World Of Warcraft Patch Will Add Fan-Requested Features, Remove More Developer References
The removal of Conduit Energy, the ability to freely swap between Covenants, and numerous alt friendly changes are coming in the game's next patch.
After months of player feedback that seemed to largely fall on deaf ears, Blizzard is set to bring about some major changes to many of World of Warcraft Shadowlands' biggest systems in the game's next patch, which will include the removal of a controversial feature that has long been a source of player complaints along with changes for in-game references to numerous former developers.
As outlined in a statement by the WoW development team, Blizzard will be making some significant quality-of-life changes to Shadowlands in patch 9.1.5, many of which are direct responses to feedback many players have had since Shadowlands launched.
"Over the past few weeks since we shared an update, the WoW team has been focused on the immediate future--both for our people and workplace, and what's next for players too," the WoW team writes. "As a part of that, the entire team came together to ask: What are the biggest things we're hearing that are getting in the way of your fun, and what are the most impactful changes we could make to WoW today to fix that?"
As stated by Shadowlands game director Ion Hazzikostas on Twitter, many of the changes coming in the next patch are tailored around making the lives of "alt" characters easier. For the unfamiliar, an alt is any secondary character a player may play after having already done the majority of the game's content on a primary, or "main," character. It's a list of changes that include adding new ranks of heirloom items, the ability to skip Covenant campaigns on alts after completing them with another character, the ability to skip the expansion's introductory Maw questline for alts, the ability to level in Torghast, and more. According to Hazzikostas, even more alt friendly changes, such as being able to transfer a Shadowlands-only currency called Anima between main and alt characters, could be coming in the future as well.
Big changes that players have long asked for are also coming to the game's Covenant system, including the widely disliked Conduit Energy system. Blizzard is removing Conduit Energy completely, writing in a forum post that the system did not play out as the developer had hoped.
"We should have heeded community feedback and taken a different direction a year ago," the post reads. "A majority of players largely ignore the system and are unaffected by it, while the minority who want to engage in multiple content types competitively feel constrained by it. Overall, that adds up to a negative experience. Conduit Energy isn't really making the game better in any appreciable way, so we're removing the system entirely."
Players who reach a high enough Renown rank will also be able to switch freely between Covenants. That change is particularly significant, as Blizzard at the outset of Shadowlands made a big deal out of how major a choice a player's chosen Covenant would be, going as far as to punish players who decided to later swap to a different Covenant. With patch 9.1.5, players will be able to change Covenants to their hearts' content with no penalty whatsoever, allowing for more experimentation with different Covenant abilities without feeling locked in to a certain path.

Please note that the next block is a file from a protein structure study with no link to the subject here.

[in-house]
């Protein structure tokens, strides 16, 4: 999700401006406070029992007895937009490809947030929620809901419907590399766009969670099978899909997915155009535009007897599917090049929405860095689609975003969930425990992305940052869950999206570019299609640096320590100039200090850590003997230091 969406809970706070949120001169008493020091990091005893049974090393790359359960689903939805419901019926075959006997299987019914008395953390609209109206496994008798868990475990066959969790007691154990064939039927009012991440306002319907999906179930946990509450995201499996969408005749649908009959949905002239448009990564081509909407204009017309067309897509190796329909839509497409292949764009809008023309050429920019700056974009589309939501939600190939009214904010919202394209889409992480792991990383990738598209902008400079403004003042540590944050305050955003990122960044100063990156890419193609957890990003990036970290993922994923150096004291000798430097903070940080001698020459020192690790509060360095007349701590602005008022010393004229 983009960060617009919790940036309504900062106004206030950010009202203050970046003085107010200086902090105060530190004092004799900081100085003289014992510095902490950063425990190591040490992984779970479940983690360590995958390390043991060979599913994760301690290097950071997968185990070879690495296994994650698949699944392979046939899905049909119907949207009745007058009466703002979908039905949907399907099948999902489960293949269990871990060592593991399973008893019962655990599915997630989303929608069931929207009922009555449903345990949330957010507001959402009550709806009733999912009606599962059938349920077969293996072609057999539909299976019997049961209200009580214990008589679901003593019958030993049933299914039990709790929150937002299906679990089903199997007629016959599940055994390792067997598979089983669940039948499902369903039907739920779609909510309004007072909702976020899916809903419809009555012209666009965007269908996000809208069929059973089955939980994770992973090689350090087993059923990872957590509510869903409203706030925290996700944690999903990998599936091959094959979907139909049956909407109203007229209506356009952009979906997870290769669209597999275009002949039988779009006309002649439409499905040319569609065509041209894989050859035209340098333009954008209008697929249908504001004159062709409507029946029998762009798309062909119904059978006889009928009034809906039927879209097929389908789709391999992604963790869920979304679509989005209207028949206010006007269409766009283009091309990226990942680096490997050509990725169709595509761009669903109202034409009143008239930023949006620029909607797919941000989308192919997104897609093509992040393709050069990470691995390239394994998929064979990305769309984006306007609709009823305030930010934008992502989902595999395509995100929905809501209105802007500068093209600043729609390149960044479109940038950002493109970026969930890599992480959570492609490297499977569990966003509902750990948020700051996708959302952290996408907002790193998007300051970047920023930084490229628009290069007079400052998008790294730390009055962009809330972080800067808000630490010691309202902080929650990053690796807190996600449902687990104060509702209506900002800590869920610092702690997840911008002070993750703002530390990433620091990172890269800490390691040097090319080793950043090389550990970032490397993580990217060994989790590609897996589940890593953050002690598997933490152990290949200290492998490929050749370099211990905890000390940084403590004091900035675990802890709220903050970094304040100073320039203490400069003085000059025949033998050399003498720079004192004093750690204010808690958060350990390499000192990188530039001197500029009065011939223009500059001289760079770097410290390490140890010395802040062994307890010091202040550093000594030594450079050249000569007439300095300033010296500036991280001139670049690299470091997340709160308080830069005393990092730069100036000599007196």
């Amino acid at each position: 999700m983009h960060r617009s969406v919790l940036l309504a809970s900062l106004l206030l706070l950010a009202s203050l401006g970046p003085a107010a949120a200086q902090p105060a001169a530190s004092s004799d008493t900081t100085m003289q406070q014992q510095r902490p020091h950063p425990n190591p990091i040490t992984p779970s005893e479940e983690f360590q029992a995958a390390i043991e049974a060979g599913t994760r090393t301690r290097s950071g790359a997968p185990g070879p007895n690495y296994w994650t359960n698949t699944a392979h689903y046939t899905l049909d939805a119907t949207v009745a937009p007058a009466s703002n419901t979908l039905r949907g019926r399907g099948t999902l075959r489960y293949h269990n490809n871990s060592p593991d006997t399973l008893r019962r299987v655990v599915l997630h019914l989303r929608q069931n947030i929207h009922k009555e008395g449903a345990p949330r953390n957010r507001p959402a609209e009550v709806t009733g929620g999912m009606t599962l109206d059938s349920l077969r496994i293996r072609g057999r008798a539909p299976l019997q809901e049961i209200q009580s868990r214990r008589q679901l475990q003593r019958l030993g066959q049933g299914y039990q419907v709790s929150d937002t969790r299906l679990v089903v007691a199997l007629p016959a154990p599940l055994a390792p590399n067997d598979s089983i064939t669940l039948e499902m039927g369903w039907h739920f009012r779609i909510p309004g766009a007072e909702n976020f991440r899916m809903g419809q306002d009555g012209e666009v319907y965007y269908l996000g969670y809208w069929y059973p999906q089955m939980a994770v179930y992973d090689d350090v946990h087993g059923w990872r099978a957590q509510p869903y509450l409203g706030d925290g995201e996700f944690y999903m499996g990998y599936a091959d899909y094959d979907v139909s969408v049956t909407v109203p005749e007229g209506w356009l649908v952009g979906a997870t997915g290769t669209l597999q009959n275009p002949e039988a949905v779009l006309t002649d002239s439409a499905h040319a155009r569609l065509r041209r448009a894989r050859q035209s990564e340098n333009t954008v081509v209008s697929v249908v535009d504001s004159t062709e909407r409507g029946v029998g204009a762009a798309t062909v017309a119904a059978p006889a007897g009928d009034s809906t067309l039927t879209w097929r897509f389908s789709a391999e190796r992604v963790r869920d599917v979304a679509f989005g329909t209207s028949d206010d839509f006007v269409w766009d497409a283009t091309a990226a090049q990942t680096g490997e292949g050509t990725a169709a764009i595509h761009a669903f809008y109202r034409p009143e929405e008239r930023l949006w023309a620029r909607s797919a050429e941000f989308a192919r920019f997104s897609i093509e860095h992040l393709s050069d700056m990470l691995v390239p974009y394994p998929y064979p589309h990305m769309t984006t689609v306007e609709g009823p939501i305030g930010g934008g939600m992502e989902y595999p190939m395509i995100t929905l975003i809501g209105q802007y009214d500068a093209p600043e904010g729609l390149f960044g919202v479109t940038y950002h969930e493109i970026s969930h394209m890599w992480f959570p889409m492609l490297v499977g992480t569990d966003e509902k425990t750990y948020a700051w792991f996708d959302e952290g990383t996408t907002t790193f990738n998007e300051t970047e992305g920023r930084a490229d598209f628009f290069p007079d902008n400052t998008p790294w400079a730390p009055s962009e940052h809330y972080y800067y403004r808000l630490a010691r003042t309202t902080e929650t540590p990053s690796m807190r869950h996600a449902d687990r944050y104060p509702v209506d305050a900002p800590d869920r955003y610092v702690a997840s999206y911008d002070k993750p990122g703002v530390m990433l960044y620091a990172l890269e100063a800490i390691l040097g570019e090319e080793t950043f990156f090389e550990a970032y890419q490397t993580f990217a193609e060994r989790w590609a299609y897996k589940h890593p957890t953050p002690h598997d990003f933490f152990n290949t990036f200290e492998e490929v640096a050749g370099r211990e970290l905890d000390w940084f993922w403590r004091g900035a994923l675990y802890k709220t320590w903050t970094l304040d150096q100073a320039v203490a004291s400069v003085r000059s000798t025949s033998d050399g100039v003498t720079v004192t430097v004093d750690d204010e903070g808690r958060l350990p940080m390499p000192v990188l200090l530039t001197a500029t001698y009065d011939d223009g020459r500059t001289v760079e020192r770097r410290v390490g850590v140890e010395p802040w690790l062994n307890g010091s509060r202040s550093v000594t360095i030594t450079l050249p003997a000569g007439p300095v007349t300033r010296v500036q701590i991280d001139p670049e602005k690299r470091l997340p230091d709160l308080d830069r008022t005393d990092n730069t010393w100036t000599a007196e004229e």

All of that is coming in addition to a host of other changes, like the addition of new character creation options far earlier than expected, Legendary item recycling, Legion timewalking dungeons, streamlined unlock requirements for many of the game's Allied Races, and more.
Not outlined in Blizzard's official statements is the news, via PC Gamer, that the patch will see the removal of references to former Blizzard developers Jesse McCree, Luis Barriga, and Jon LeCraft, all of who have recently departed Blizzard following allegations in a state of California lawsuit accusing Blizzard of fostering a culture of harassment and discrimination towards women. The Overwatch character sharing McCree's name will also be changed in the future, and Blizzard has already removed references in WoW to former game director Alex Afrasiabi. Blizzard did outline in its development update that the patch will bring better visibility in terms of in-game reporting alongside more serious penalties for those who break the game's code of conduct. A public test realm for 9.1.5 where players will be able to see all the changes first hand is set to release later this week.
The upcoming changes almost sound too good to be true for much of the community, and may be too little, too late for some. More than a few of WoW's biggest content creators and streamers have recently stepped away from the game, at least in part thanks to Blizzard's lack of communication with the community, while others have left following news of the lawsuit's allegations. Those content creators who haven't quit the game entirely have at the very least diversified their content to include rival MMOs like Square Enix's Final Fantasy XIV or Amazon's upcoming New World.
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